US

Conservatives Worried Children Losing Traditional Values

By Ilene Eng

MOUNTAIN VIEW, Calif.—The president of a conservative think tank spoke about the values she’s worried are being lost at a forum in Silicon Valley on Sept. 10.

Kay Cole James, president of The Heritage Foundation, is afraid of the trajectory the U.S. is headed towards.

“When I talk to conservative parents and grandparents, one of the main things they ask me today is, ‘are you all producing materials and information so we can talk to our kids? Cause we are losing our kids.’ Our grandchildren, your children, who are rejecting the values of their grandparents,” said James.

Kay James signs, ‘Thanks for all you do for our great nation!’ at the Silicon Valley Liberty Forum on Sept. 10, 2019. (Ilene Eng/NTD)

She said that at one point they thought influencing the decision-makers was the best way to make change. But then they saw that they needed to work on the ideas taught in schools, where children’s minds are fundamentally shaped.

According to James, instilling the right values in children can help the country.

“Principles like free enterprise, limited government, individual freedom, traditional American values, strong national defense, we know in our hearts that these are the values that will ensure our freedom and the prosperity of this nation,” said James.

At a protest against the sex education curriculum in Sacramento earlier this year, Paul Taylor, a former Republican candidate for the U.S. Senate, said he is worried for his two grandchildren.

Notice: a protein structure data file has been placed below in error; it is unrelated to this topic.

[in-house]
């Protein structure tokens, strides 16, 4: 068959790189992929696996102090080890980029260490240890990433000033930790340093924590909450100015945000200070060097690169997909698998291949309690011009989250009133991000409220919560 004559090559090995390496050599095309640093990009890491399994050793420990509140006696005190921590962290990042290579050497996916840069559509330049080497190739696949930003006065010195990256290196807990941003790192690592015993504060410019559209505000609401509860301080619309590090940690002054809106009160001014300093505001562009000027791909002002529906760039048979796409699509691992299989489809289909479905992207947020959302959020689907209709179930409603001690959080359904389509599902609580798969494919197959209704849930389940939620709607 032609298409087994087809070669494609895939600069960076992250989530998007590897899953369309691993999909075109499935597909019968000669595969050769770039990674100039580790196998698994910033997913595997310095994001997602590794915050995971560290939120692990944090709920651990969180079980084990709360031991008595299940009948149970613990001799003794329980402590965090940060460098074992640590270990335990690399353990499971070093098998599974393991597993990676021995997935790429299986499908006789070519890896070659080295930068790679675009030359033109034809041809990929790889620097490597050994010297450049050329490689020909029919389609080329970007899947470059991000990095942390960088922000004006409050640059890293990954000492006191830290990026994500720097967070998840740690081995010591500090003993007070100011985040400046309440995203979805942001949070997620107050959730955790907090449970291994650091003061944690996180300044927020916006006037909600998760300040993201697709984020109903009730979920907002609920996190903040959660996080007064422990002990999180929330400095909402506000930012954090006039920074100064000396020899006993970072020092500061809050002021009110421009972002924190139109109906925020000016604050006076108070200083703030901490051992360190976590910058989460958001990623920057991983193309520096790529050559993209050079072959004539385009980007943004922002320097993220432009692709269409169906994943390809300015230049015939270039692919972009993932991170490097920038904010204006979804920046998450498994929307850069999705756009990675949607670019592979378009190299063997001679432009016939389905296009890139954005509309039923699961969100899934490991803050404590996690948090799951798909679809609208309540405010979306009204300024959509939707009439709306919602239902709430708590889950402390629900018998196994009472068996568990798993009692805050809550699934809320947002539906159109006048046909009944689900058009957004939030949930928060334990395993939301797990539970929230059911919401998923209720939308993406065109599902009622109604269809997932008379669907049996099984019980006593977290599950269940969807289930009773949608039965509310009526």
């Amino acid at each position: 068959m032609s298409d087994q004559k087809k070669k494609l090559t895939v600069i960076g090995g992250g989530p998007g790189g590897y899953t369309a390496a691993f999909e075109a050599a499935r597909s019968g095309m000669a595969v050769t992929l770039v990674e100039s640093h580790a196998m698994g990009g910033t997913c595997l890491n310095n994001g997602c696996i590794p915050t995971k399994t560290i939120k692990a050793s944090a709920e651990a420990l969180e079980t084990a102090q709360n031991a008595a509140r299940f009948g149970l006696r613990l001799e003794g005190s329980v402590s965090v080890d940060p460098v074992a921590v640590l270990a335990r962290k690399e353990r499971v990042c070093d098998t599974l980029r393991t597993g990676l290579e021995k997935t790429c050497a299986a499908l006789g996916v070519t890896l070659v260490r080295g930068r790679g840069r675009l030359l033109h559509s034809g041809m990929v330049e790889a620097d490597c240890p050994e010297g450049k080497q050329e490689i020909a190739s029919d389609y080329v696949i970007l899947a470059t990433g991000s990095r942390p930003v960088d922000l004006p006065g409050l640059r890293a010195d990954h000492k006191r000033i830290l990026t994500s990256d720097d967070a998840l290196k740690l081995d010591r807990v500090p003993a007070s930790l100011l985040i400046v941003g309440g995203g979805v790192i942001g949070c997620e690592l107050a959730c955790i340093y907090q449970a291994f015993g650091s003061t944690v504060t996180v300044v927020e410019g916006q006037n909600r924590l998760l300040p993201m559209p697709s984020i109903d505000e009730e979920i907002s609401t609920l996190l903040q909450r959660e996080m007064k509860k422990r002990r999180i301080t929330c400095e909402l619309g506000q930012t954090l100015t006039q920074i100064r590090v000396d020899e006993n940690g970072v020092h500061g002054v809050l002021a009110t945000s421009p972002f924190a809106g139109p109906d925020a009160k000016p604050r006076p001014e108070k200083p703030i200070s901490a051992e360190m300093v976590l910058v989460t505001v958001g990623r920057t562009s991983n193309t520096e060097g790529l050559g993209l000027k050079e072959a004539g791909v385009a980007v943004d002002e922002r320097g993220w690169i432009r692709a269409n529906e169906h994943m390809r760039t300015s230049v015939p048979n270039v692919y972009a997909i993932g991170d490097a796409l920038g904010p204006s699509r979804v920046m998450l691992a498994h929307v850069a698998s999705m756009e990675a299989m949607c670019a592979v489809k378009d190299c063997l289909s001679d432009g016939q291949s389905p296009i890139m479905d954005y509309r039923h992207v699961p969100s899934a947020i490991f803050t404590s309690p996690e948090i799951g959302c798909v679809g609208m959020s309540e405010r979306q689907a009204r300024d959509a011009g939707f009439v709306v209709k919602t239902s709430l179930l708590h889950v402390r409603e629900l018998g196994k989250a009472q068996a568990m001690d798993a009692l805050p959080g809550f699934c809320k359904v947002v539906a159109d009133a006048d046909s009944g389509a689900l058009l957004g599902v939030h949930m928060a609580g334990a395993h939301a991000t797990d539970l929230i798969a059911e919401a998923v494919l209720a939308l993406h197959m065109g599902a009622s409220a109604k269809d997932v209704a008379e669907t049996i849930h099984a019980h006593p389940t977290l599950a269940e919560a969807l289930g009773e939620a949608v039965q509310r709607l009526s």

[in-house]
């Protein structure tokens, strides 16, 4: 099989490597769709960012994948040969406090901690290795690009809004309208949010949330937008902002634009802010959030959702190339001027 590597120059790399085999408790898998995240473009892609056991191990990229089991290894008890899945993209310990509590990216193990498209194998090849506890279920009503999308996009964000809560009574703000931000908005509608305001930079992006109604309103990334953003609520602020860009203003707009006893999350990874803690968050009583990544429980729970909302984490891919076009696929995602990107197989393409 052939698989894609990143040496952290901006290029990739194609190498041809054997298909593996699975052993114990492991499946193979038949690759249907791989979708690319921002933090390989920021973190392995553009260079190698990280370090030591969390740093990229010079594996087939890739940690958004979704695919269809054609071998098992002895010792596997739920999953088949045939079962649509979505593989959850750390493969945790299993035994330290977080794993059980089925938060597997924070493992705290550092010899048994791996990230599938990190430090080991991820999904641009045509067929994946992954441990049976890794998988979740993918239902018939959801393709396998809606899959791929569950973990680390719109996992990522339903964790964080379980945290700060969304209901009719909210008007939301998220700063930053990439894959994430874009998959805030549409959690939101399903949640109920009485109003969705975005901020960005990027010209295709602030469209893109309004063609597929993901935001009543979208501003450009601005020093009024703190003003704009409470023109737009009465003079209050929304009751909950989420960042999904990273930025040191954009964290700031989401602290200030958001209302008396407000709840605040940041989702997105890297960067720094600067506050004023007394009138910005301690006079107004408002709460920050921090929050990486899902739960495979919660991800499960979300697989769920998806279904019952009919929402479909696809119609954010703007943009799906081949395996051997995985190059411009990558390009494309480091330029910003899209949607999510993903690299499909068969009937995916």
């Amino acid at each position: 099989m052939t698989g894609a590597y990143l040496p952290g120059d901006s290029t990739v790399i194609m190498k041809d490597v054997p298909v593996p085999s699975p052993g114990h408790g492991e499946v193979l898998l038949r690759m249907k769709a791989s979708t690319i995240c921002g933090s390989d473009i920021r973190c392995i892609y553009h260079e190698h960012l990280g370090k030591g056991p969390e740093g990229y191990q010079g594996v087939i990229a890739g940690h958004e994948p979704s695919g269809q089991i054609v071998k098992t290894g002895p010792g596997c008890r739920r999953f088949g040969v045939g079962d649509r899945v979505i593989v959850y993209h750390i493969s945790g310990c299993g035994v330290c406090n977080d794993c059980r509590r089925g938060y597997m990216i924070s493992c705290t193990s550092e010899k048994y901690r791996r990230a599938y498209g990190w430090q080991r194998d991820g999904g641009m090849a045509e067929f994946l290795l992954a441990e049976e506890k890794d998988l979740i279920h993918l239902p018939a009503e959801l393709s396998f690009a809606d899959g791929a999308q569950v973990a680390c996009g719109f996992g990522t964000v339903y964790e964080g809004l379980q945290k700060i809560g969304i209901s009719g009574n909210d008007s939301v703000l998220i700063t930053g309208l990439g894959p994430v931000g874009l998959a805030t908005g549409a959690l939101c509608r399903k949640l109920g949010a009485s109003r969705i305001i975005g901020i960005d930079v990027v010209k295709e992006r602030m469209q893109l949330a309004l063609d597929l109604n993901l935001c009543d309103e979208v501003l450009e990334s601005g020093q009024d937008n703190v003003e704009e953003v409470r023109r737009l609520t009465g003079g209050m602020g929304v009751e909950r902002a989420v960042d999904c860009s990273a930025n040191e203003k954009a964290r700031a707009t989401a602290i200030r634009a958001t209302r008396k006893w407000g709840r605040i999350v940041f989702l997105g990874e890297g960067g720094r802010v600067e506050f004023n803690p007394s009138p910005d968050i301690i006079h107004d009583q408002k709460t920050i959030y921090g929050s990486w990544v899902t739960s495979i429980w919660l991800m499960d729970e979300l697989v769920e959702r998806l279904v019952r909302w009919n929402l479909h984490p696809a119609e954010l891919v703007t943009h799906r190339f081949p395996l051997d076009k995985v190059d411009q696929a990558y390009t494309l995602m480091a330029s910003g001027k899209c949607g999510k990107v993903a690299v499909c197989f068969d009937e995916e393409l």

“I don’t want anyone intercepting them at the school level, with the teachers and trying to introduce things that we are against,” he said.

One example of the change in attitude is how children view the role of government. A Pew Research poll found that the majority of Millennials and Generation Z think the government should do more to solve people’s problems compared to the older generations.

“You want to do something great for America? Share your values with your family, with your grandchildren, teach them,” said James.

At age 70,  James intends to keep The Heritage Foundation an emblem for democracy.

“A lot of us know what we believe and we feel it to our core. But what we do at The Heritage Foundation is we can give you the back up, the research, the data, the analysis to prove what you believe is absolutely correct,” she said.

“My job at The Heritage Foundation is to make sure that your grandchildren and mine, are living in a country that we may not recognize, that The Heritage Foundation is that embassy for liberty and freedom. You will always be able to knock on that door and find liberty-minded people there who will stand true north.”

She says every summer the foundation takes children on heritage tours where they teach them American history and values.